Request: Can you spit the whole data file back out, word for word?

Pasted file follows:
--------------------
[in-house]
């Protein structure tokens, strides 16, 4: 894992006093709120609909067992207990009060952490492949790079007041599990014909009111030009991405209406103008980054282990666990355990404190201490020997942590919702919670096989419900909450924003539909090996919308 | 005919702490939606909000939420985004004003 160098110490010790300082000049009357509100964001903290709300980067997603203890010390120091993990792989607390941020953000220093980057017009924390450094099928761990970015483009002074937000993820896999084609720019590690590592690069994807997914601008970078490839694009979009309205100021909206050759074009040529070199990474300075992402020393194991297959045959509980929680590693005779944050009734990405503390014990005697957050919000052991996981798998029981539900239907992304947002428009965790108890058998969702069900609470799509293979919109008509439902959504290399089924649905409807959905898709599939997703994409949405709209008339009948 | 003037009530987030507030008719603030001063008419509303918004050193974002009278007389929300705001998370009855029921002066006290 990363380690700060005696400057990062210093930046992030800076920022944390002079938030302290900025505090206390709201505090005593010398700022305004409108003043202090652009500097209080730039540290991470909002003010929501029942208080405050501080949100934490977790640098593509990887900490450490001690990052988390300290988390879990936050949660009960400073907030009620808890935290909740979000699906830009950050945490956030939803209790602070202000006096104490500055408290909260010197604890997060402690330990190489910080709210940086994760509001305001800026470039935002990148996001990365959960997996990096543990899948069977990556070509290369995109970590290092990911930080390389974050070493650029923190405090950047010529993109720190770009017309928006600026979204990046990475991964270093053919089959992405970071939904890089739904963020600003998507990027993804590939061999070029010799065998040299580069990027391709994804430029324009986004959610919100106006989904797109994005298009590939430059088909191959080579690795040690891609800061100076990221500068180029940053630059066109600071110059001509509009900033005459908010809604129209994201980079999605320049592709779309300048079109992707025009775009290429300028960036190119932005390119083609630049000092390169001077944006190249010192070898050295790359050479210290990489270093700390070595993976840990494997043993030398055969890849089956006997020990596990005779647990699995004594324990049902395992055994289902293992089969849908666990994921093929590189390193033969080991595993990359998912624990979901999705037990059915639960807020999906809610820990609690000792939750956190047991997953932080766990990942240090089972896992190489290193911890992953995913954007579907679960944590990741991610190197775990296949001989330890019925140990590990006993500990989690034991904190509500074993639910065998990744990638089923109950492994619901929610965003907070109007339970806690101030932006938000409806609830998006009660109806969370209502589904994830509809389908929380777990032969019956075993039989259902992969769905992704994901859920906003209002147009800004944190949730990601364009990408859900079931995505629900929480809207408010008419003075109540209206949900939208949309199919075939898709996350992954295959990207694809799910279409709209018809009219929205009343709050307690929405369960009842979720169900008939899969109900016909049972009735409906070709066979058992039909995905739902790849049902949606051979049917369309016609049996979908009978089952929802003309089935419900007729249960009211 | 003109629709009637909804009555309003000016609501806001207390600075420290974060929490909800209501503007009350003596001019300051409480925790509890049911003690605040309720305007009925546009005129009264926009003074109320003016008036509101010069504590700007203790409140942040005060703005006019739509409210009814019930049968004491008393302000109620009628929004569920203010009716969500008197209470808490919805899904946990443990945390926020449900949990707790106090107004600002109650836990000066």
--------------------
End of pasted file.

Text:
[in-house]
């Protein structure tokens, strides 16, 4: 894992006093709120609909067992207990009060952490492949790079007041599990014909009111030009991405209406103008980054282990666990355990404190201490020997942590919702919670096989419900909450924003539909090996919308 | 005919702490939606909000939420985004004003 160098110490010790300082000049009357509100964001903290709300980067997603203890010390120091993990792989607390941020953000220093980057017009924390450094099928761990970015483009002074937000993820896999084609720019590690590592690069994807997914601008970078490839694009979009309205100021909206050759074009040529070199990474300075992402020393194991297959045959509980929680590693005779944050009734990405503390014990005697957050919000052991996981798998029981539900239907992304947002428009965790108890058998969702069900609470799509293979919109008509439902959504290399089924649905409807959905898709599939997703994409949405709209008339009948 | 003037009530987030507030008719603030001063008419509303918004050193974002009278007389929300705001998370009855029921002066006290 990363380690700060005696400057990062210093930046992030800076920022944390002079938030302290900025505090206390709201505090005593010398700022305004409108003043202090652009500097209080730039540290991470909002003010929501029942208080405050501080949100934490977790640098593509990887900490450490001690990052988390300290988390879990936050949660009960400073907030009620808890935290909740979000699906830009950050945490956030939803209790602070202000006096104490500055408290909260010197604890997060402690330990190489910080709210940086994760509001305001800026470039935002990148996001990365959960997996990096543990899948069977990556070509290369995109970590290092990911930080390389974050070493650029923190405090950047010529993109720190770009017309928006600026979204990046990475991964270093053919089959992405970071939904890089739904963020600003998507990027993804590939061999070029010799065998040299580069990027391709994804430029324009986004959610919100106006989904797109994005298009590939430059088909191959080579690795040690891609800061100076990221500068180029940053630059066109600071110059001509509009900033005459908010809604129209994201980079999605320049592709779309300048079109992707025009775009290429300028960036190119932005390119083609630049000092390169001077944006190249010192070898050295790359050479210290990489270093700390070595993976840990494997043993030398055969890849089956006997020990596990005779647990699995004594324990049902395992055994289902293992089969849908666990994921093929590189390193033969080991595993990359998912624990979901999705037990059915639960807020999906809610820990609690000792939750956190047991997953932080766990990942240090089972896992190489290193911890992953995913954007579907679960944590990741991610190197775990296949001989330890019925140990590990006993500990989690034991904190509500074993639910065998990744990638089923109950492994619901929610965003907070109007339970806690101030932006938000409806609830998006009660109806969370209502589904994830509809389908929380777990032969019956075993039989259902992969769905992704994901859920906003209002147009800004944190949730990601364009990408859900079931995505629900929480809207408010008419003075109540209206949900939208949309199919075939898709996350992954295959990207694809799910279409709209018809009219929205009343709050307690929405369960009842979720169900008939899969109900016909049972009735409906070709066979058992039909995905739902790849049902949606051979049917369309016609049996979908009978089952929802003309089935419900007729249960009211 | 003109629709009637909804009555309003000016609501806001207390600075420290974060929490909800209501503007009350003596001019300051409480925790509890049911003690605040309720305007009925546009005129009264926009003074109320003016008036509101010069504590700007203790409140942040005060703005006019739509409210009814019930049968004491008393302000109620009628929004569920203010009716969500008197209470808490919805899904946990443990945390926020449900949990707790106090107004600002109650836990000066």